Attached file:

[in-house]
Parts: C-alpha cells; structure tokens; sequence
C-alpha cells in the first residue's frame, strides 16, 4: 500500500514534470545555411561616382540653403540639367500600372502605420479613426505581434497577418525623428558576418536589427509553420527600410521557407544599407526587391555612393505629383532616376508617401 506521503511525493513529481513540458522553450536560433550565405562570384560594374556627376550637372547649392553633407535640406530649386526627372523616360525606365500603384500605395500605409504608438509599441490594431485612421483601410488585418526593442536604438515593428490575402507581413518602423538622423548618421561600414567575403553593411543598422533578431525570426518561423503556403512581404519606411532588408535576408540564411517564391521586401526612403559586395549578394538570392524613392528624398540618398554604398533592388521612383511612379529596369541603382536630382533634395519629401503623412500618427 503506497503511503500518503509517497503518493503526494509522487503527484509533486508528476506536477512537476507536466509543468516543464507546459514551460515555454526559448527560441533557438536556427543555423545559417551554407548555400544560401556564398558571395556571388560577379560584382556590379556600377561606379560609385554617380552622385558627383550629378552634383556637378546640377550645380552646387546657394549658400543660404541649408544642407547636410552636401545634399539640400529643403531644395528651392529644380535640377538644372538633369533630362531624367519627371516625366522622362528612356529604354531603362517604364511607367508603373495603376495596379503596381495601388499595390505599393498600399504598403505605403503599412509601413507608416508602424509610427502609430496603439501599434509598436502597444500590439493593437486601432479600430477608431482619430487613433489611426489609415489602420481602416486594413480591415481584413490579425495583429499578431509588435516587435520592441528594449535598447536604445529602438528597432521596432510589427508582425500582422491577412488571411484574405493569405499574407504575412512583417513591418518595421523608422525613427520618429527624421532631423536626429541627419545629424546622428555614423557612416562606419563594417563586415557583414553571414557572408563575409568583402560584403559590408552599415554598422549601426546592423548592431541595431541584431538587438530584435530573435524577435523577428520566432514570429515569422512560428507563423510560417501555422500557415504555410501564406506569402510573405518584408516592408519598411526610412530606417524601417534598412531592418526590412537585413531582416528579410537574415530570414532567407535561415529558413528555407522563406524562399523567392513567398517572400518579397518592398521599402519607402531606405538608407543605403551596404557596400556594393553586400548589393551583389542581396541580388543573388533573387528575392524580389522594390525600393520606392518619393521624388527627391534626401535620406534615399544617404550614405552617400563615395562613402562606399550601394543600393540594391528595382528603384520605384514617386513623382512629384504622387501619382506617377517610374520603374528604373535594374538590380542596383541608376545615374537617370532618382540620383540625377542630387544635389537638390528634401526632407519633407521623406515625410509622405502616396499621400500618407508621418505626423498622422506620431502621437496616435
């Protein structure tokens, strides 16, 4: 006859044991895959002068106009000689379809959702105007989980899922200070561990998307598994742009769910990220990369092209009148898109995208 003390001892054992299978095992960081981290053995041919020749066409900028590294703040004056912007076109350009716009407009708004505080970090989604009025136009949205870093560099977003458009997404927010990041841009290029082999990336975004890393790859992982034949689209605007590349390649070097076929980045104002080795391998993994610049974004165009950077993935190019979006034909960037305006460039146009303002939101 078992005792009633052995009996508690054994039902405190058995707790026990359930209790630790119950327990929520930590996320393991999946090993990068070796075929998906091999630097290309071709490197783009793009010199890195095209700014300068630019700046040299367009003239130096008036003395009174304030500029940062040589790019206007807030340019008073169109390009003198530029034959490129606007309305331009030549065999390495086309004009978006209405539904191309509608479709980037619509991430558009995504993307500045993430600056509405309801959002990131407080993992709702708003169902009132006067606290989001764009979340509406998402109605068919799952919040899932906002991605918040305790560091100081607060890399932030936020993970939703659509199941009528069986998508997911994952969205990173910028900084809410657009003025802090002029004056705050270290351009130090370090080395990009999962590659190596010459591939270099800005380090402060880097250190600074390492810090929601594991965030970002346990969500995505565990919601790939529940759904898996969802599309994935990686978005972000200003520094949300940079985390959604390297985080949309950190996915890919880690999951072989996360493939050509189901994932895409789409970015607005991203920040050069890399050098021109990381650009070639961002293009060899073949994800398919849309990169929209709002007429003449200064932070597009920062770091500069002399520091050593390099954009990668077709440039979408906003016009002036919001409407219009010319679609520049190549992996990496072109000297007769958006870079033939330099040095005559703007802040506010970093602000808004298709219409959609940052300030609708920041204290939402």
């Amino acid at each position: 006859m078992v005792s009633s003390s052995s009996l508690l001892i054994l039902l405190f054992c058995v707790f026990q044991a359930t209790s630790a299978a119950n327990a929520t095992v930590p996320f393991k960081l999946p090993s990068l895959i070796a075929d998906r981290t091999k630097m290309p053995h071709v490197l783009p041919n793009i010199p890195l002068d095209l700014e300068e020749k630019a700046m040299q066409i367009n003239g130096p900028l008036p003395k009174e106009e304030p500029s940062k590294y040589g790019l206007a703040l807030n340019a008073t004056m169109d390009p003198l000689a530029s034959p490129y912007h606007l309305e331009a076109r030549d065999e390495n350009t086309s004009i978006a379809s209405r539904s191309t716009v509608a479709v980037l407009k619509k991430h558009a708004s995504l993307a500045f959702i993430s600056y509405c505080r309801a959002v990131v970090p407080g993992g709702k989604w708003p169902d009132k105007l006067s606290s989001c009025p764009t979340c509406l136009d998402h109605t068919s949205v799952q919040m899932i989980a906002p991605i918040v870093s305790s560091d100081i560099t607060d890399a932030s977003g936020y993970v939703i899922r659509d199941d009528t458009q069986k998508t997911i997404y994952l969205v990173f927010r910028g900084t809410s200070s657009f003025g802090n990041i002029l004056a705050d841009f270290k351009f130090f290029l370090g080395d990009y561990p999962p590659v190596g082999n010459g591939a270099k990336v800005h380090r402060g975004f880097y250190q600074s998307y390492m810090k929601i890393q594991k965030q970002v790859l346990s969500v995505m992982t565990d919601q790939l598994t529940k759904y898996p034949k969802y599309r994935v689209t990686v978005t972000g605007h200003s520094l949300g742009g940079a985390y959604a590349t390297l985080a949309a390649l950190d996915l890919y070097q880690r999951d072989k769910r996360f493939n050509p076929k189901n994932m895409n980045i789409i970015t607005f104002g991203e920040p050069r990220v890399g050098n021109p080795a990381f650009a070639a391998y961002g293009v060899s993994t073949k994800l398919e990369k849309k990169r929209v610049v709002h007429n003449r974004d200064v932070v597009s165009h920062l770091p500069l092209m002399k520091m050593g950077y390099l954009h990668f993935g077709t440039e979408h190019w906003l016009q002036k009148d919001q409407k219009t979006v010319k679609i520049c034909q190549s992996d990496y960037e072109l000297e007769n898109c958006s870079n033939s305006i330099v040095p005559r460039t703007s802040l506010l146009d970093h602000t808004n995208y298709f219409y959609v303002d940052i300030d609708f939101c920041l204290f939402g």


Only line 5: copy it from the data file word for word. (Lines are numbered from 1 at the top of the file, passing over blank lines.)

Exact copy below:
């Amino acid at each position: 006859m078992v005792s009633s003390s052995s009996l508690l001892i054994l039902l405190f054992c058995v707790f026990q044991a359930t209790s630790a299978a119950n327990a929520t095992v930590p996320f393991k960081l999946p090993s990068l895959i070796a075929d998906r981290t091999k630097m290309p053995h071709v490197l783009p041919n793009i010199p890195l002068d095209l700014e300068e020749k630019a700046m040299q066409i367009n003239g130096p900028l008036p003395k009174e106009e304030p500029s940062k590294y040589g790019l206007a703040l807030n340019a008073t004056m169109d390009p003198l000689a530029s034959p490129y912007h606007l309305e331009a076109r030549d065999e390495n350009t086309s004009i978006a379809s209405r539904s191309t716009v509608a479709v980037l407009k619509k991430h558009a708004s995504l993307a500045f959702i993430s600056y509405c505080r309801a959002v990131v970090p407080g993992g709702k989604w708003p169902d009132k105007l006067s606290s989001c009025p764009t979340c509406l136009d998402h109605t068919s949205v799952q919040m899932i989980a906002p991605i918040v870093s305790s560091d100081i560099t607060d890399a932030s977003g936020y993970v939703i899922r659509d199941d009528t458009q069986k998508t997911i997404y994952l969205v990173f927010r910028g900084t809410s200070s657009f003025g802090n990041i002029l004056a705050d841009f270290k351009f130090f290029l370090g080395d990009y561990p999962p590659v190596g082999n010459g591939a270099k990336v800005h380090r402060g975004f880097y250190q600074s998307y390492m810090k929601i890393q594991k965030q970002v790859l346990s969500v995505m992982t565990d919601q790939l598994t529940k759904y898996p034949k969802y599309r994935v689209t990686v978005t972000g605007h200003s520094l949300g742009g940079a985390y959604a590349t390297l985080a949309a390649l950190d996915l890919y070097q880690r999951d072989k769910r996360f493939n050509p076929k189901n994932m895409n980045i789409i970015t607005f104002g991203e920040p050069r990220v890399g050098n021109p080795a990381f650009a070639a391998y961002g293009v060899s993994t073949k994800l398919e990369k849309k990169r929209v610049v709002h007429n003449r974004d200064v932070v597009s165009h920062l770091p500069l092209m002399k520091m050593g950077y390099l954009h990668f993935g077709t440039e979408h190019w906003l016009q002036k009148d919001q409407k219009t979006v010319k679609i520049c034909q190549s992996d990496y960037e072109l000297e007769n898109c958006s870079n033939s305006i330099v040095p005559r460039t703007s802040l506010l146009d970093h602000t808004n995208y298709f219409y959609v303002d940052i300030d609708f939101c920041l204290f939402g």